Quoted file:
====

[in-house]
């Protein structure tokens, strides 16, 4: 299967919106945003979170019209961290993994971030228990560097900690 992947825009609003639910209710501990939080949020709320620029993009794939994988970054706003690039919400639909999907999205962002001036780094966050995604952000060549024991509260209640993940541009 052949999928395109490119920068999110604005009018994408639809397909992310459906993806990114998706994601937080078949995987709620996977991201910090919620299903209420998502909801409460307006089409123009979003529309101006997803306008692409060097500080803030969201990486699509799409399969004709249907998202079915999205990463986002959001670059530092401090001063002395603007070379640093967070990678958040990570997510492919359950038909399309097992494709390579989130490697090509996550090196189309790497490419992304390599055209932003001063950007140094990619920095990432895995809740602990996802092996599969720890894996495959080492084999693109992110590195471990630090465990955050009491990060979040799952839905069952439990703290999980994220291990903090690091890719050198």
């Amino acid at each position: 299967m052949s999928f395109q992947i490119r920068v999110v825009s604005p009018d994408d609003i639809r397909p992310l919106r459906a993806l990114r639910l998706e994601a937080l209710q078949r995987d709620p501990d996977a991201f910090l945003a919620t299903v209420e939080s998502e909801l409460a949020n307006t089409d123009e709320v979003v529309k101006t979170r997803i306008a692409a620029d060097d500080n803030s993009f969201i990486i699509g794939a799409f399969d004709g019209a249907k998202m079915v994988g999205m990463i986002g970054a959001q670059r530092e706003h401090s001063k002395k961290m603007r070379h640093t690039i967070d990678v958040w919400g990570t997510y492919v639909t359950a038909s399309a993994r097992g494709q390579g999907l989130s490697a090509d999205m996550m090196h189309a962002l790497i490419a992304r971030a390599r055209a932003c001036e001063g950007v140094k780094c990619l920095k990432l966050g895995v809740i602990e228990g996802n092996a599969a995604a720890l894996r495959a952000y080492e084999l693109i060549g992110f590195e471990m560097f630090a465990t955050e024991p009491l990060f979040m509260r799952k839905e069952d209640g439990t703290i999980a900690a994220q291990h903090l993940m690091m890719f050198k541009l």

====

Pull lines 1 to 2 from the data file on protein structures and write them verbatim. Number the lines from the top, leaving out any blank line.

[in-house]
């Protein structure tokens, strides 16, 4: 299967919106945003979170019209961290993994971030228990560097900690 992947825009609003639910209710501990939080949020709320620029993009794939994988970054706003690039919400639909999907999205962002001036780094966050995604952000060549024991509260209640993940541009 052949999928395109490119920068999110604005009018994408639809397909992310459906993806990114998706994601937080078949995987709620996977991201910090919620299903209420998502909801409460307006089409123009979003529309101006997803306008692409060097500080803030969201990486699509799409399969004709249907998202079915999205990463986002959001670059530092401090001063002395603007070379640093967070990678958040990570997510492919359950038909399309097992494709390579989130490697090509996550090196189309790497490419992304390599055209932003001063950007140094990619920095990432895995809740602990996802092996599969720890894996495959080492084999693109992110590195471990630090465990955050009491990060979040799952839905069952439990703290999980994220291990903090690091890719050198």